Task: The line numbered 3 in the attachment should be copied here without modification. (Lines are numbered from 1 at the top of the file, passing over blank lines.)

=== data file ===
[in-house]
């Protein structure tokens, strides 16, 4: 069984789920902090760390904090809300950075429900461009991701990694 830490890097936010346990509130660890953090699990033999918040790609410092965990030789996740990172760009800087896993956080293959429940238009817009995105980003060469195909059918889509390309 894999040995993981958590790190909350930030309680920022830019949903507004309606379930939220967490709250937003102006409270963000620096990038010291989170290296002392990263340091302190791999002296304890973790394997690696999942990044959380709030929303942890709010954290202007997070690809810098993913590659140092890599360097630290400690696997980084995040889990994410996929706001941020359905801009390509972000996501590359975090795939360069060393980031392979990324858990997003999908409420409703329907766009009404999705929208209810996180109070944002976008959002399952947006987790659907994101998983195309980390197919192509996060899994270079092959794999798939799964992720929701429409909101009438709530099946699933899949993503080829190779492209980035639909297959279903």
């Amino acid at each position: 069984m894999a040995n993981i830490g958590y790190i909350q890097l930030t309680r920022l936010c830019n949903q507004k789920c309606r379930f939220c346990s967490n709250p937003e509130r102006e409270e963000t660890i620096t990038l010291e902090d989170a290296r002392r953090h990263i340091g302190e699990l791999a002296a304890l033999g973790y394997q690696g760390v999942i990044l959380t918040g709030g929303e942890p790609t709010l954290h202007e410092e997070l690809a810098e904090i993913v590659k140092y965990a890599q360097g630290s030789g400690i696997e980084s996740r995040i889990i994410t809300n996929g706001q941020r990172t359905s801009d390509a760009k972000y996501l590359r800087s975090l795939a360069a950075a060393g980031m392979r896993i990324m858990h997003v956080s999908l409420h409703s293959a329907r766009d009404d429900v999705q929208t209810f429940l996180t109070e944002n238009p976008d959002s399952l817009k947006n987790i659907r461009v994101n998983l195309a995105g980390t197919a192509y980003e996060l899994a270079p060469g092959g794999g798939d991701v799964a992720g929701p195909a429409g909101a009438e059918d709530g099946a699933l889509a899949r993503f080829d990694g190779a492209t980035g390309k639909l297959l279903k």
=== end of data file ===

């Amino acid at each position: 069984m894999a040995n993981i830490g958590y790190i909350q890097l930030t309680r920022l936010c830019n949903q507004k789920c309606r379930f939220c346990s967490n709250p937003e509130r102006e409270e963000t660890i620096t990038l010291e902090d989170a290296r002392r953090h990263i340091g302190e699990l791999a002296a304890l033999g973790y394997q690696g760390v999942i990044l959380t918040g709030g929303e942890p790609t709010l954290h202007e410092e997070l690809a810098e904090i993913v590659k140092y965990a890599q360097g630290s030789g400690i696997e980084s996740r995040i889990i994410t809300n996929g706001q941020r990172t359905s801009d390509a760009k972000y996501l590359r800087s975090l795939a360069a950075a060393g980031m392979r896993i990324m858990h997003v956080s999908l409420h409703s293959a329907r766009d009404d429900v999705q929208t209810f429940l996180t109070e944002n238009p976008d959002s399952l817009k947006n987790i659907r461009v994101n998983l195309a995105g980390t197919a192509y980003e996060l899994a270079p060469g092959g794999g798939d991701v799964a992720g929701p195909a429409g909101a009438e059918d709530g099946a699933l889509a899949r993503f080829d990694g190779a492209t980035g390309k639909l297959l279903k």